SW: I chose to leave the country for various reasons, some of which were very factual, like the end of a contract and the change of leadership at the Institut Français, but above all I was running away from a certain image of the French person abroad. I was violently confronted with postcolonial issues and attitudes and at that time I did not feel sufficiently equipped to deal with this while living there. I needed to prove to myself that I was able to return to being a French person in France. I felt it was necessary to work more on the question of origins and their influence on the understanding of the contemporary world. This is something I can study and experiment with legitimately now at the Kunsthalle in Mulhouse, in my own country.
GK: The Kunsthalle Mulhouse was inaugurated four years ago, when you were given your first directorial position. What liberties have you enjoyed as the result of building a new institution from the ground up rather than inheriting one? Also, could you tell me about the mission of the Kunsthalle Mulhouse?
SW: What immediately struck me at the Kunsthalle was that I could develop a project in which cultural questions took center stage. From a geographical point of view, Mulhouse is a border town and made up of cultural intersections; from a personal point of view I am at home here; from an artistic point of view, my local partners quickly allowed me to organize projects and invitations which brought meaning to my role as director of an art center.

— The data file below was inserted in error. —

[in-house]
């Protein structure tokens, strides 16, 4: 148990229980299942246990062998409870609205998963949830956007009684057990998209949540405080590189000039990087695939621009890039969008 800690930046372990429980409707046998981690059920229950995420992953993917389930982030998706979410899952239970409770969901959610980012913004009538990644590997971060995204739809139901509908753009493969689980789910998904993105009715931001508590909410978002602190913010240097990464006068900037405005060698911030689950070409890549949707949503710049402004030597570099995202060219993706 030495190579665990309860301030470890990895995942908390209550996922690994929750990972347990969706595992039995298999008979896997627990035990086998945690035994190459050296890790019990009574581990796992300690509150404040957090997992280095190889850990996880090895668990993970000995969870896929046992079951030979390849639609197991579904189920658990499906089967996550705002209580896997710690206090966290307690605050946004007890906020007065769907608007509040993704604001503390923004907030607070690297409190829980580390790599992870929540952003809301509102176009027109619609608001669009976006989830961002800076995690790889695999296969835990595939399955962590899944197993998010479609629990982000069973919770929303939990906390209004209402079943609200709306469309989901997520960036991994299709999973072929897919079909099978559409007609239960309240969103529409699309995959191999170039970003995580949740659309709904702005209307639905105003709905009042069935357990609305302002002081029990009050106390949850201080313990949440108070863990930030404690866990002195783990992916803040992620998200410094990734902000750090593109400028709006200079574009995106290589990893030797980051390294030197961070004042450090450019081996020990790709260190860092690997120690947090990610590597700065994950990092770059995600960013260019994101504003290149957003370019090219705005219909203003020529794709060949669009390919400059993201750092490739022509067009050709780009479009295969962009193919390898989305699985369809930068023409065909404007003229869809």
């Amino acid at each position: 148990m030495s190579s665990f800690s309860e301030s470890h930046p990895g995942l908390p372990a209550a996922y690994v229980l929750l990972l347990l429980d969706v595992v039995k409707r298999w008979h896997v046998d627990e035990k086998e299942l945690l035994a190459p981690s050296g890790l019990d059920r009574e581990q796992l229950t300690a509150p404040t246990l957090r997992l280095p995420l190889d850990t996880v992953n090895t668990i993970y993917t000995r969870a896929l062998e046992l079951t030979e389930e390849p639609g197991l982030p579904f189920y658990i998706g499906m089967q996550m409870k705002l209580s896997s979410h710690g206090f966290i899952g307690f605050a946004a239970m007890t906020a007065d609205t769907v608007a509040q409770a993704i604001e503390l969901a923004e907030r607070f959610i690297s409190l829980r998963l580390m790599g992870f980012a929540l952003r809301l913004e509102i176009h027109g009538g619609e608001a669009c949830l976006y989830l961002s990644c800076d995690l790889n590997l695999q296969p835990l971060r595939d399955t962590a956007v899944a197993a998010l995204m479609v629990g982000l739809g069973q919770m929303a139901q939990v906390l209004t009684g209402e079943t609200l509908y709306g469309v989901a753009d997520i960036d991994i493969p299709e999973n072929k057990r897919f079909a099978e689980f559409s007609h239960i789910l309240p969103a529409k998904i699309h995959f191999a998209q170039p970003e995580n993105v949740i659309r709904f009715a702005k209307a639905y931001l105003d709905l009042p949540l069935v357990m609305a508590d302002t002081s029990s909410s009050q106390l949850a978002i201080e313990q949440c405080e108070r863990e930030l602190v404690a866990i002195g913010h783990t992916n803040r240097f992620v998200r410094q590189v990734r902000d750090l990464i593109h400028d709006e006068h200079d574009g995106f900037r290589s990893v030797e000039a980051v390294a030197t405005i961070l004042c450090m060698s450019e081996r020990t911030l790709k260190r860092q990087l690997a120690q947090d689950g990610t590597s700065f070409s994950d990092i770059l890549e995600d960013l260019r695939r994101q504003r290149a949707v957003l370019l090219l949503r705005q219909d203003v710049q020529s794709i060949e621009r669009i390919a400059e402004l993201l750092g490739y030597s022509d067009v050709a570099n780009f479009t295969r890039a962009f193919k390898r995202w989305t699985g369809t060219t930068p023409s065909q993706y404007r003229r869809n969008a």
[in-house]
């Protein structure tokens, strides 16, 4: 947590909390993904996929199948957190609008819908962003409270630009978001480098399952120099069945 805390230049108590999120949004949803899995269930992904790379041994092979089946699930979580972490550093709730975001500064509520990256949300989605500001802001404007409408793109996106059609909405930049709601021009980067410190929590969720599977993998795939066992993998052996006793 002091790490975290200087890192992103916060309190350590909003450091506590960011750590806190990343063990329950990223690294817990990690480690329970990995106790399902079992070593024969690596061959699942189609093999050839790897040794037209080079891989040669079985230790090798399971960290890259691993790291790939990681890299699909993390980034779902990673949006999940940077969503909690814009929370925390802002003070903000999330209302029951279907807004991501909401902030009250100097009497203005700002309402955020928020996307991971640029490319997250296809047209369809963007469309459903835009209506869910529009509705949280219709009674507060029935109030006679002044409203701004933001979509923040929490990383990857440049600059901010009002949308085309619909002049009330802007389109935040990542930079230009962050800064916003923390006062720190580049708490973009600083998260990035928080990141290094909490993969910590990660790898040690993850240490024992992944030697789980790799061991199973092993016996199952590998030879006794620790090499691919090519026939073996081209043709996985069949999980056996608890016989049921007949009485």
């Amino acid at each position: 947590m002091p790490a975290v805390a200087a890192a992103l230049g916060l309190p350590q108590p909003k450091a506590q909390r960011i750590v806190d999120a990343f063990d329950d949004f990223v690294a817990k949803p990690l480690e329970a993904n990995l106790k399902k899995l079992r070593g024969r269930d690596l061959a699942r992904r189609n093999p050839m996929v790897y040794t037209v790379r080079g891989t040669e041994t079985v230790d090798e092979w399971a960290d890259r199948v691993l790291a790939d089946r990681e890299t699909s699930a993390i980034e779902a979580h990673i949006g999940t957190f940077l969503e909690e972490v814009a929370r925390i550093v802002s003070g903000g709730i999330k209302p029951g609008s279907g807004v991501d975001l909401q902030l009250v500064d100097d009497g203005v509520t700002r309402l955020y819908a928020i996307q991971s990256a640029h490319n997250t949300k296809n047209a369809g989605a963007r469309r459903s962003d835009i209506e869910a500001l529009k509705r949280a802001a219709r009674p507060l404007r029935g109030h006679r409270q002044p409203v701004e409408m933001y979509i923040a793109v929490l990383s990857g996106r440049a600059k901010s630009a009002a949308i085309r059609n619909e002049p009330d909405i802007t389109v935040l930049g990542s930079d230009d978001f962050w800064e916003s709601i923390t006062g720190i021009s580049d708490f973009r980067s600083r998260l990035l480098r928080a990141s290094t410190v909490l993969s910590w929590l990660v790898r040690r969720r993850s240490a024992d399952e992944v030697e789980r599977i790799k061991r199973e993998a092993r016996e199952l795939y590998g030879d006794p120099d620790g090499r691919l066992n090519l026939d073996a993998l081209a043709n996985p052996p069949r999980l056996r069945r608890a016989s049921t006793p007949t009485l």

GK: In my experience, it is almost as if the Kunsthalle is treated like a studio. It gets a lot of daily creative traffic—meaning visitors, projects, and artist talks. How do you view this dynamic—this open space that facilitates and even serves up art in the making?
SW: After these years of confronting the question of cultural differences, and after really capturing it (although without completely realizing it) I understood that it would be essential to my development and inherent to all my projects. So I chose to place it at the heart of my artistic project. It struck me that to stop it from becoming an impediment, I had to enrich it and channel it through inclusive projects, bringing differences together through a common subject matter. In everything I undertake at the Kunsthalle, I endeavour to place encounters at the heart of my projects. I increasingly realize that cultural differences are not only a question of geographical distance. Here, I have been able to observe them in Franco-Swiss relationships, and I have also noticed that the public does not necessarily meet the artists. On the other hand, artists have difficulty responding directly to the features, riches, and inhabitants of places that invite them. From my point of view, making art today means provoking encounters and observing what they produce.
And that’s a wrap!